stringBuilder = stringBuilder1.append(stringBuilder2);
		}
		state.builderConcatCount++;
		// to avoid dead code optimization returning the value
		return stringBuilder;
	}

	@Benchmark
	@Warmup(iterations = 5, batchSize = 1)
	@Measurement(iterations = 100, batchSize = 1000)
	@BenchmarkMode(Mode.SingleShotTime)
	public StringBuffer stringBuffer(BenchmarkState state) {
		StringBuffer stringBuffer = null;
		for (long j = 0; j < state.bufferConcatCount; j++) {
			stringBuffer = stringBuffer1.append(stringBuffer2);
		}
		state.bufferConcatCount++;
		// to avoid dead code optimization returning the value
		return stringBuffer;
	}

	/*
	 * want to measure the progress from call to call so using the
	 * SingleShotTime mode
	 */
	@Benchmark
	@Warmup(iterations = 5, batchSize = 1)
	@Measurement(iterations = 100, batchSize = 1000)
	@BenchmarkMode(Mode.SingleShotTime)
	public String stringPlus(BenchmarkState state) {
		String string = null;
		for (long j = 0; j < state.stringPlusCount; j++) {
			string = string1 + string2;
		}
		state.stringPlusCount++;
		return string;
	}

	@Benchmark
	@Warmup(iterations = 5, batchSize = 1)
	@Measurement(iterations = 100, batchSize = 1000)
	@BenchmarkMode(Mode.SingleShotTime)
	public String stringConcat(BenchmarkState state) {
		String string = null;
		for (long j = 0; j < state.stringConcatCount; j++) {
			string = string1.concat(string2);
		}
		state.stringConcatCount++;
		// to avoid dead code optimization returning the value
		return string;
	}

	public static void main(String[] args) throws RunnerException {

		Options options = new OptionsBuilder()
				.include(StringConcatenationBenchmark.class.getSimpleName())
				.threads(1).forks(1).shouldFailOnError(true).shouldDoGC(true)
				.jvmArgs("-server").build();
		new Runner(options).run();
	}
}

pom.xml used to build the JMH project. Once the project is built, execute it from command prompt using the following command.

mvn clean install exec:exec
<project xmlns="http://maven.apache.org/POM/4.0.0" xmlns:xsi="http://www.w3.org/2001/XMLSchema-instance"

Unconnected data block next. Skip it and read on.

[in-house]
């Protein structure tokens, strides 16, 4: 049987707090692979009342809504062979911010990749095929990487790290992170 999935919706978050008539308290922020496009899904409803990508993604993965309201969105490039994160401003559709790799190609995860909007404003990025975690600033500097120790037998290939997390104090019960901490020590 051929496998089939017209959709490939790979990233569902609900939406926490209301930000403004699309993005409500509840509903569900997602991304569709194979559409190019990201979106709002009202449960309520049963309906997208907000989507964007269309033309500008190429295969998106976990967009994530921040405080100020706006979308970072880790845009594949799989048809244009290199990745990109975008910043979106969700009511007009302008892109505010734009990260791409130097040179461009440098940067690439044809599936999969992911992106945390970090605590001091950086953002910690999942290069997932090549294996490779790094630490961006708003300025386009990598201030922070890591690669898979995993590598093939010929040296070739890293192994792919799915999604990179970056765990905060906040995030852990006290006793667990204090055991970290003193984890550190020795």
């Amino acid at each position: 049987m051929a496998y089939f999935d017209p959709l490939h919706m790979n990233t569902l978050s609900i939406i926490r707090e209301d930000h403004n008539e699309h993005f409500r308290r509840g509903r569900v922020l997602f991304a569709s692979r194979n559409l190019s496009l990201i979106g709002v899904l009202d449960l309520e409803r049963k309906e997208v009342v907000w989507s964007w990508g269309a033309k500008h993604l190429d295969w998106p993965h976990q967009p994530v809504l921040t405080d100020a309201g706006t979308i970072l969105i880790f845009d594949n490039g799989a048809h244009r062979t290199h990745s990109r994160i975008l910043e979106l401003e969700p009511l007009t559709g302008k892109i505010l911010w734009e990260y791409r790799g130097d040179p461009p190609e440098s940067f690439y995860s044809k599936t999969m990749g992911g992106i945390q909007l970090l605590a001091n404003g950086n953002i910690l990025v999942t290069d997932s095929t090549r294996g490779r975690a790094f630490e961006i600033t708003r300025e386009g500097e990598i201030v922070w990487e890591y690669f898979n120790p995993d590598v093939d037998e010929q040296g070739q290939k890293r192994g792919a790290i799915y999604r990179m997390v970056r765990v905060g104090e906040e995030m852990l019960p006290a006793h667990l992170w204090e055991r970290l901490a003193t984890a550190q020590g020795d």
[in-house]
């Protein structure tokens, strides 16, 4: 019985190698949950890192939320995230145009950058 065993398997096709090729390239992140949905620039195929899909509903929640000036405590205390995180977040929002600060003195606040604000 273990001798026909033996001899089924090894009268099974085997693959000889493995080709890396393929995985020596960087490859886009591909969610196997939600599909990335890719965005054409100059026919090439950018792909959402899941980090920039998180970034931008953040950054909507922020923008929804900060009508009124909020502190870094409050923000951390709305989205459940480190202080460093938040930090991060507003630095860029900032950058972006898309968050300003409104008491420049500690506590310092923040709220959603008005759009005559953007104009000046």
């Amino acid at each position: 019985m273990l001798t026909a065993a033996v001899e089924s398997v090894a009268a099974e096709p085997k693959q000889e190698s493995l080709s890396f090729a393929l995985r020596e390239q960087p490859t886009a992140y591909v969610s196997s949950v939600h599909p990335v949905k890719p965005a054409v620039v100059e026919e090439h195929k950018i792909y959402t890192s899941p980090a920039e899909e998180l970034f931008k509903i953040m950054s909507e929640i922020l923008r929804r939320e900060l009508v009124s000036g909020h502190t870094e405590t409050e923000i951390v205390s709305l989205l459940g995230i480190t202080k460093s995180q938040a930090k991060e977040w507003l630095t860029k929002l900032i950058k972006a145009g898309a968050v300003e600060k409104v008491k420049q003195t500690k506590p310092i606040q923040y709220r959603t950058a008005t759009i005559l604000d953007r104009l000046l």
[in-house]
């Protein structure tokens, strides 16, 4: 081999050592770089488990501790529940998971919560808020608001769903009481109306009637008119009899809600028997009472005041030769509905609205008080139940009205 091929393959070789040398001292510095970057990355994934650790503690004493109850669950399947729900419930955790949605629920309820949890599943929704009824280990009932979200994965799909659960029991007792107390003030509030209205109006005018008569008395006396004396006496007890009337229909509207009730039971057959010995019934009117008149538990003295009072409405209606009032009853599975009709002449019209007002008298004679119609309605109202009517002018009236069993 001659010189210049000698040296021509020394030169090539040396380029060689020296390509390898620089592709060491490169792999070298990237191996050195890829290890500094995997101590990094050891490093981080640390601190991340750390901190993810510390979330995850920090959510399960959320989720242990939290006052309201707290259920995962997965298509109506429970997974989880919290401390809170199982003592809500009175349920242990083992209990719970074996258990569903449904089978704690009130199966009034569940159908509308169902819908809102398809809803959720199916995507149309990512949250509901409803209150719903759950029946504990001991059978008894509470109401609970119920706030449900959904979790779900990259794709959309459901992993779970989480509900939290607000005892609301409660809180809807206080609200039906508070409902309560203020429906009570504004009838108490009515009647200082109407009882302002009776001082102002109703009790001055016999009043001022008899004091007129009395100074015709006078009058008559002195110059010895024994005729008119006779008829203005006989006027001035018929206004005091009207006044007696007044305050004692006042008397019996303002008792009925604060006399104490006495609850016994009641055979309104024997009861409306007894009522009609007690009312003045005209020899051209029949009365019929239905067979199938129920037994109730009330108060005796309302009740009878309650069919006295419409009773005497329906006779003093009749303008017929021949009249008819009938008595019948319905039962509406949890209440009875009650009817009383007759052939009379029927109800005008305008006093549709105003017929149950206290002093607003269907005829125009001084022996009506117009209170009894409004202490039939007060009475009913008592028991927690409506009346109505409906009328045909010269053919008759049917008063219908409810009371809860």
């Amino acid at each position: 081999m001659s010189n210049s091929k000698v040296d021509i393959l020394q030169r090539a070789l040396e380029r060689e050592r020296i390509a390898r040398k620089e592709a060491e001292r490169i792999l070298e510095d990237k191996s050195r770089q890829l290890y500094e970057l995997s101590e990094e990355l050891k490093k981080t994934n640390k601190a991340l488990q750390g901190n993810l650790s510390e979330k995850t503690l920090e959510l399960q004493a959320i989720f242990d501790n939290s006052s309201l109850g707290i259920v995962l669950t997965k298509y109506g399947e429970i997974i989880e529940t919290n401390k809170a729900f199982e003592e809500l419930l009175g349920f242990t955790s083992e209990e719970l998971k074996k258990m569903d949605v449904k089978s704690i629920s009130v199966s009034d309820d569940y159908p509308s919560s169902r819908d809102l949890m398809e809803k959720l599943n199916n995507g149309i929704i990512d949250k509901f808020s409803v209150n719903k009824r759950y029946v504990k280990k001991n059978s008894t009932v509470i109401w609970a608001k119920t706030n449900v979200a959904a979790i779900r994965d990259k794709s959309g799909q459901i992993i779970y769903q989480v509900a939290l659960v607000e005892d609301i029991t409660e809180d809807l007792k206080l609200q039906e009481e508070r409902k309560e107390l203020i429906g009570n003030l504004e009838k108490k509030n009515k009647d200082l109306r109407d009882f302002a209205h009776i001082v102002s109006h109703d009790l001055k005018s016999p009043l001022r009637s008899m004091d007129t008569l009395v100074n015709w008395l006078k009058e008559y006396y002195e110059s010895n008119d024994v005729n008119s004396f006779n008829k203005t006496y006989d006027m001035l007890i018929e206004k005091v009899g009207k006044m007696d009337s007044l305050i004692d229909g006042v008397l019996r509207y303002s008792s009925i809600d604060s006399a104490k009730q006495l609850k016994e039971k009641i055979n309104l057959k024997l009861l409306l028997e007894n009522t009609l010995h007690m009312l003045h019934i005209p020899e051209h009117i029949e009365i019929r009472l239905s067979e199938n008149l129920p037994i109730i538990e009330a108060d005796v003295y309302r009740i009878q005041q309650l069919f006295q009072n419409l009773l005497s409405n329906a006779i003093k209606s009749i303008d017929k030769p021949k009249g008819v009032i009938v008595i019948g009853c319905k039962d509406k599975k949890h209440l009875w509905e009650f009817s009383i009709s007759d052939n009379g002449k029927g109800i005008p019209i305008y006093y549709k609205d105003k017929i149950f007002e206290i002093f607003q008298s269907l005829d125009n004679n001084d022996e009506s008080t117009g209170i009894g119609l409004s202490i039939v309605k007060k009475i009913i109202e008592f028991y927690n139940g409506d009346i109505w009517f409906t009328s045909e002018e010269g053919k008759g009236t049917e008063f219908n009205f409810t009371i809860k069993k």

xsi:schemaLocation="http://maven.apache.org/POM/4.0.0 http://maven.apache.org/xsd/maven-4.0.0.xsd">
	<modelVersion>4.0.0</modelVersion>
	<groupId>com.javapapers.java.benchmark</groupId>
	<artifactId>java-benchmark-string</artifactId>
	<version>0.0.1-SNAPSHOT</version>
	<name>Java Benchmark String Concatenation</name>
	<properties>
		<project.build.sourceEncoding>UTF-8</project.build.sourceEncoding>
		<jmh.version>1.10.3</jmh.version>
		<javac.target>1.7</javac.target>
	</properties>

	<dependencies>
		<dependency>
			<groupId>org.openjdk.jmh</groupId>
			<artifactId>jmh-core</artifactId>
			<version>${jmh.version}</version>
		</dependency>
		<dependency>
			<groupId>org.openjdk.jmh</groupId>
			<artifactId>jmh-generator-annprocess</artifactId>
			<version>${jmh.version}</version>
			<scope>provided</scope>
		</dependency>
	</dependencies>
	<build>
		<plugins>
			<plugin>
				<groupId>org.apache.maven.plugins</groupId>
				<artifactId>maven-compiler-plugin</artifactId>
				<version>3.3</version>
				<configuration>
					<compilerVersion>${javac.target}</compilerVersion>
					<source>${javac.target}</source>
					<target>${javac.target}</target>
				</configuration>
			</plugin>
			<plugin>
				<groupId>org.codehaus.mojo</groupId>
				<artifactId>exec-maven-plugin</artifactId>
				<version>1.4.0</version>
				<configuration>
					<executable>java</executable>
					<arguments>
						<argument>-classpath</argument>